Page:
The year my parents’ marriage finally disintegrated, I was in the seventh grade. In my town at the time, the seventh grade was its own school: a stand-alone building with the most excellent name of The Seventh Grade Building. I was in Block 4 which meant I had Mr. Williams for Science.
Mr. Williams looked like a monkey. I was just beginning to piece this together from my own observations when my friend Angie T leaned over during class and whispered, “He looks like a monkey.”
He was short. During the course of the school year, most of the girls (though not the boys) surpassed him in height. He was bald, though not smoothly bald. He did not shave the random growth of wild hairs and fuzz across his whole spotted scalp, but at least he did not attempt to present it as actual hair in the form of a combover, or something worse. He always wore brown or dark olive dress pants and white, short-sleeved button-down shirts, complete with requisite pocket protector and pens befitting of a science teacher.
Mr. Williams was a yeller. Not an angry yeller, it was just his normal way of speaking. He liked to sneak in from one of the lab doors at the back of the room and begin class by shouting about what we would need for the day’s experiment. We all jumped every time class started.
Once he got going, he jumped all over the place–even on top of furniture, yelling. This is when he was most monkeylike. You’d have to spin on your seat to follow him with your eyes around the room and try to make sense of what the hell he was saying.
Now, this isn’t some heartwarming tribute to one of my favorite teachers. I do have favorite teachers, and teachers that I hated just like we all do. But Mr. Williams is pretty minor in my book; literally everything I remember about him is in this post.
I remember a Rube Goldberg project that I made that didn’t work, a hot dog cooker I made that didn’t work, and possibly an egg drop cushion that I made that didn’t work but I may have that mixed up with another class. I remember burning sugar and the smell is today permanently etched into my brainpan, but I can’t remember why we had to burn sugar.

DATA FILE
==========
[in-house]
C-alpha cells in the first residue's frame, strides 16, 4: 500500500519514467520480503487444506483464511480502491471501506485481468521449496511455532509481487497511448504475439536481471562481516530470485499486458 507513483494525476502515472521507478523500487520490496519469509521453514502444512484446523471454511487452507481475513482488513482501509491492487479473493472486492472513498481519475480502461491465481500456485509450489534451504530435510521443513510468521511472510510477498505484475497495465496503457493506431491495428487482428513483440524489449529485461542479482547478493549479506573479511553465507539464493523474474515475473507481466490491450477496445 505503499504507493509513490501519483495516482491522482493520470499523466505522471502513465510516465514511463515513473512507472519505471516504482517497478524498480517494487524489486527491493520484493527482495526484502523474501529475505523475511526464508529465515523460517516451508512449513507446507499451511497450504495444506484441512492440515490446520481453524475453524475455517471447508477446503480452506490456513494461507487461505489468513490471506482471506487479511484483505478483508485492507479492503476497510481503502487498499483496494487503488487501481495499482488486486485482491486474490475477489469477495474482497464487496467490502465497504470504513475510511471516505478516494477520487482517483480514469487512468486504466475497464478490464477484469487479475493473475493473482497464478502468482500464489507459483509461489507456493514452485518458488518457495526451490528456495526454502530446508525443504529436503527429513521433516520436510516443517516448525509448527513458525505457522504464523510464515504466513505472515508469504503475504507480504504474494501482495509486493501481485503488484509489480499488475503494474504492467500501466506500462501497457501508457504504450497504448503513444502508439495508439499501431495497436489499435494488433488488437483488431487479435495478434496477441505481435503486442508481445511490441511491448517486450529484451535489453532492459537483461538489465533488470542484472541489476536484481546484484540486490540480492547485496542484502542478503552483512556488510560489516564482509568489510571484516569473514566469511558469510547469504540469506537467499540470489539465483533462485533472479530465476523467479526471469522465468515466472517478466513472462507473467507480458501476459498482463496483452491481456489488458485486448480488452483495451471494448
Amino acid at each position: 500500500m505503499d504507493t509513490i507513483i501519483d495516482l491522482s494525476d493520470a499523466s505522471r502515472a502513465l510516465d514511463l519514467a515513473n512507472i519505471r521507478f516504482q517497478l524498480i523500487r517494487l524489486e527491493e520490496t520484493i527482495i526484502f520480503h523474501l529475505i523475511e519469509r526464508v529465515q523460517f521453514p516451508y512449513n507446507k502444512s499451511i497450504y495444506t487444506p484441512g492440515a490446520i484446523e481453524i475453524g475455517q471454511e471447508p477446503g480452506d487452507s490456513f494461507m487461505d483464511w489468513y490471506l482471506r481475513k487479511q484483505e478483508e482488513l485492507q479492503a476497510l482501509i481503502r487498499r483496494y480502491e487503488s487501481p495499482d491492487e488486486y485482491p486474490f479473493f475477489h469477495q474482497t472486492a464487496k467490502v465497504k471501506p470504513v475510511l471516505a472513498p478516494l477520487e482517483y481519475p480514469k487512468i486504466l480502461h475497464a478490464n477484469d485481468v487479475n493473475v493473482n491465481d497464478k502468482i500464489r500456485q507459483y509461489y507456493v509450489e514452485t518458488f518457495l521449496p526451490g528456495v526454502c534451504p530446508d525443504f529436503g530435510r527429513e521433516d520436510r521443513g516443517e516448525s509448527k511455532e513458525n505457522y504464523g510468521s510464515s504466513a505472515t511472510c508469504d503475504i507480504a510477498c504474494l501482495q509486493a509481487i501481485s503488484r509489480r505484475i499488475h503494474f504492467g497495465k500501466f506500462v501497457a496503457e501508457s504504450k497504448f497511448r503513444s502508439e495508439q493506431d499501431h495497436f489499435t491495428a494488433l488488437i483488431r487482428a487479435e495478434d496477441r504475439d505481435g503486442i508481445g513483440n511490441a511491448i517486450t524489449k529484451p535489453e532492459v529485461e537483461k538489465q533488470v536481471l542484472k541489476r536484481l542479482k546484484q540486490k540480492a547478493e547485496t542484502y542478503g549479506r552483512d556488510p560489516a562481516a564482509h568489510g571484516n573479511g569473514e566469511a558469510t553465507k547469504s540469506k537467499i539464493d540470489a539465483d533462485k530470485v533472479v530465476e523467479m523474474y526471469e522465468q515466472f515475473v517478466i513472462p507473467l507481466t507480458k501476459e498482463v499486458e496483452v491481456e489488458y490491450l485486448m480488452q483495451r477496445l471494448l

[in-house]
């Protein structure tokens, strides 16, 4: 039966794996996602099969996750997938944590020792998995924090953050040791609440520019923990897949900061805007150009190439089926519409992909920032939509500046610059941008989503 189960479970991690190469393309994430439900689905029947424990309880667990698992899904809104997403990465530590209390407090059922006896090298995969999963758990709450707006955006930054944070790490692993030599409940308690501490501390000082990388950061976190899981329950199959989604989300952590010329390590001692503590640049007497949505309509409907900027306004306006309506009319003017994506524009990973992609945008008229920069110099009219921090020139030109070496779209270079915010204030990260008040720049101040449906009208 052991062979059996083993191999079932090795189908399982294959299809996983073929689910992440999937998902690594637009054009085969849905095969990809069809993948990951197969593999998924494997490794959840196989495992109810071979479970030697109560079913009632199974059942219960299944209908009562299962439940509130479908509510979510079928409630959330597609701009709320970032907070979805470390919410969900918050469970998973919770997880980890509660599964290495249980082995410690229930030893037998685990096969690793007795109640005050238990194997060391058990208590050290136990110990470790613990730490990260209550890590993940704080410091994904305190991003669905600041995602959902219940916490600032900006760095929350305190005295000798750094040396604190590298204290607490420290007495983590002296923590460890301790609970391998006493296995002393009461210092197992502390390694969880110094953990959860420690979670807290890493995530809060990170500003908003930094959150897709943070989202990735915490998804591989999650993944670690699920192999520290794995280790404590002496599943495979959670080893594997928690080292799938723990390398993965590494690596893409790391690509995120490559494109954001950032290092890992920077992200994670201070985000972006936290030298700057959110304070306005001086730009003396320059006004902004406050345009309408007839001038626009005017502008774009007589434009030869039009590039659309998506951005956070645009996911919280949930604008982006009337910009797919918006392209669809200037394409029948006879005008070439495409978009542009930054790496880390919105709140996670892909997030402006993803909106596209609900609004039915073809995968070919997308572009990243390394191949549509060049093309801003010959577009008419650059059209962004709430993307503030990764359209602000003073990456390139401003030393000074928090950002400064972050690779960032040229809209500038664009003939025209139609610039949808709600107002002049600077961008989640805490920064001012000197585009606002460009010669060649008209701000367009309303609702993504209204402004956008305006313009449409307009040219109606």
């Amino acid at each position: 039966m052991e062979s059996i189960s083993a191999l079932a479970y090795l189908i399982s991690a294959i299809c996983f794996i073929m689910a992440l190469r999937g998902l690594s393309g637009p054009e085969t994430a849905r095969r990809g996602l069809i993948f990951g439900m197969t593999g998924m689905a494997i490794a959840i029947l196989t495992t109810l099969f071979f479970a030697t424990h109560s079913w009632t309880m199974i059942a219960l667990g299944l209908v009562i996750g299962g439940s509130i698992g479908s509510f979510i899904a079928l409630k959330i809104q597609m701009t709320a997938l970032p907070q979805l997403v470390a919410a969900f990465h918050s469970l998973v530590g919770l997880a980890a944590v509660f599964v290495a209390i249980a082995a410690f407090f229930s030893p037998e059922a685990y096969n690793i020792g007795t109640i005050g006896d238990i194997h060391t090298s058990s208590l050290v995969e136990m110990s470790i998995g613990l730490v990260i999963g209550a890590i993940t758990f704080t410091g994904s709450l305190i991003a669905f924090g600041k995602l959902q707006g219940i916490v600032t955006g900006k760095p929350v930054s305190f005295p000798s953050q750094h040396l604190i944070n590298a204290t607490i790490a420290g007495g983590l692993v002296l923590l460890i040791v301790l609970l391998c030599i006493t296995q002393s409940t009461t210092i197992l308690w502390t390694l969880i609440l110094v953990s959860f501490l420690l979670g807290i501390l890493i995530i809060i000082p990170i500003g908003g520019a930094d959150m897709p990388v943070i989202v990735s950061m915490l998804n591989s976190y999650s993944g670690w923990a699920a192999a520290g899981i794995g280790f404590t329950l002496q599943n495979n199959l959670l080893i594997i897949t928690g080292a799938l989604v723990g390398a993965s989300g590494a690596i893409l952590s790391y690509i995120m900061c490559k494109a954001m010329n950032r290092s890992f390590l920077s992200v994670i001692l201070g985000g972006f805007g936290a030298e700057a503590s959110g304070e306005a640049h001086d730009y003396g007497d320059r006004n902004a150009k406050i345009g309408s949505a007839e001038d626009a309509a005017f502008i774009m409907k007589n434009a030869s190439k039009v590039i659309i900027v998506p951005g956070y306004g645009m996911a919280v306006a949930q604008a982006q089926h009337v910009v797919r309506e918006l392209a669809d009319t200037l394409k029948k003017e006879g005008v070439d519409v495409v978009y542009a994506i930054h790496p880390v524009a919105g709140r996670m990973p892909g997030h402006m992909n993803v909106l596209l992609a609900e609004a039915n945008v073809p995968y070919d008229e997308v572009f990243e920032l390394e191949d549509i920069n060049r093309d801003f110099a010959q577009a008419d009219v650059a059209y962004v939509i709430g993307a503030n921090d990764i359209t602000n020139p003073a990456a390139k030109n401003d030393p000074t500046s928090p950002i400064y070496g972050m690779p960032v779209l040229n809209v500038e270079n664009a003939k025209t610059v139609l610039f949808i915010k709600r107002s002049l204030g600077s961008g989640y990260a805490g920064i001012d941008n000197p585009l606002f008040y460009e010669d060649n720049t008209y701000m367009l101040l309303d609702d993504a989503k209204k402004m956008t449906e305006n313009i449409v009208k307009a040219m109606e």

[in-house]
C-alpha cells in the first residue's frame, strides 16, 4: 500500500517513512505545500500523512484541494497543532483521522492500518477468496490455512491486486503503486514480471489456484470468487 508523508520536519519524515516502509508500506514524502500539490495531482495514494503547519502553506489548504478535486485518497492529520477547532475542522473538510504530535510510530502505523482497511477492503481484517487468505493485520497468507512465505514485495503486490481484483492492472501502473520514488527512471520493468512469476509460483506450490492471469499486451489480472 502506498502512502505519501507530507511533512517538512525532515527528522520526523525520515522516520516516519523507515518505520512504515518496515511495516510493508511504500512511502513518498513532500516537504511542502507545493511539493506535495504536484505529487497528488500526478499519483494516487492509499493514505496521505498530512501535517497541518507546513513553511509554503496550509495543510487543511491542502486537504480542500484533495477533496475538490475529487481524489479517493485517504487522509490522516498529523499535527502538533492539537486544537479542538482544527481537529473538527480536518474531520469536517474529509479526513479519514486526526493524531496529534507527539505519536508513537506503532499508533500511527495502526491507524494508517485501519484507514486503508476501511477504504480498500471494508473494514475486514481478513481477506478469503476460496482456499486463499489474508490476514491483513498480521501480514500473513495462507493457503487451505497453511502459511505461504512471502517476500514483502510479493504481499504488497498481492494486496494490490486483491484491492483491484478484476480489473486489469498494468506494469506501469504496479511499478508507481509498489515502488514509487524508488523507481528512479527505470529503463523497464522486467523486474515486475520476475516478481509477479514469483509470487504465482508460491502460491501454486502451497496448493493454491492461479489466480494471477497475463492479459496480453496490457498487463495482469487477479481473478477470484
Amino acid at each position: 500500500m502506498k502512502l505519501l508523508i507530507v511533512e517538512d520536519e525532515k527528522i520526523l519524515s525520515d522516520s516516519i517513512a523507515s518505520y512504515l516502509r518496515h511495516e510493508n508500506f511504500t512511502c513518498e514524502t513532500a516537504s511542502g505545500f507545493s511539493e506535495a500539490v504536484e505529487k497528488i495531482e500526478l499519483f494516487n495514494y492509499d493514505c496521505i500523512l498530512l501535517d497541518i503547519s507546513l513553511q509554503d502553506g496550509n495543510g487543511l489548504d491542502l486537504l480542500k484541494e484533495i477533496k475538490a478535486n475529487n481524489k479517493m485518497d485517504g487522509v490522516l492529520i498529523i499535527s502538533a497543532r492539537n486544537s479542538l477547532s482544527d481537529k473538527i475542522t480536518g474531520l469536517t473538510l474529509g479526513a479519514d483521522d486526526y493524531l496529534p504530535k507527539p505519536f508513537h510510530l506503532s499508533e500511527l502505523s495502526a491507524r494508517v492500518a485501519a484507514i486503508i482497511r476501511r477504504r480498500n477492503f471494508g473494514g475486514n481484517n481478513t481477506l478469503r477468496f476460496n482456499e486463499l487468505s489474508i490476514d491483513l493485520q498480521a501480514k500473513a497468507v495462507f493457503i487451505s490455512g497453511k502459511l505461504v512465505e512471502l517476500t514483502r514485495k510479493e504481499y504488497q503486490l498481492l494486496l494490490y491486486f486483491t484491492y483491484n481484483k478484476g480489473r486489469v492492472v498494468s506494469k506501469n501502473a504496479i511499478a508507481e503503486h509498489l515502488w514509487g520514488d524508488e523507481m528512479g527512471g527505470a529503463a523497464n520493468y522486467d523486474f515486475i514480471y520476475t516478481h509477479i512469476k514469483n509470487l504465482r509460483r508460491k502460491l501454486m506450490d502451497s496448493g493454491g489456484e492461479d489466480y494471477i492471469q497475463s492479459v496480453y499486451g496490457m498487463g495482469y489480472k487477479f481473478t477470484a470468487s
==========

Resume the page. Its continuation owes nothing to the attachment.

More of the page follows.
And I remember early in the year, he asked someone to bring in a banana. He put a perfectly normal looking banana into a jar and sealed it up and said we’d come back to it. Weeks later he showed us how, even though the jar had been sealed, there were now swarms of fruit flies in with the banana, proving that fruit fly eggs are already in the banana when you eat it.
But I did learn something significant in Mr. William’s class. The first marking period, I got a D. I did not get D’s. I was pretty much an A student, and I regarded a D with as much shame as I would have had I been called out by the teacher in class for misbehaving. It was a shock to me; I was used to getting A’s just by sitting in front of Gilligan’s Island every day after school with a box of peanut butter Cap’n Crunch. I knew I was in trouble here and would have to work for it. I did as much extra credit as possible. I stayed after for help. I always did my homework. I always studied for the tests.
Mr. Williams knew I was trying. He didn’t care. No matter what, I didn’t get it. I didn’t understand the class. He gave me the grade I earned, nothing more. I later studied Biology, Botany, Physics and Electronics with much better results but the best I ever managed in seventh-grade Science was a C.
So what was the big life lesson I got out of it?
Certainly not Hard work pays off! or Those who persevere, succeed! The greater the challenge, the greater the victory! Determination is the glue that holds your moth-eaten dreams together! Nothing I ever saw on a pithy motivational poster proved true about Mr. William’s class.
No, the lesson I learned, but didn’t fully embrace until much later was this:
It’s not the end of the world to suck at something.
Oh, and that every time you eat a banana, you’re eating bugs.
What do you suck at?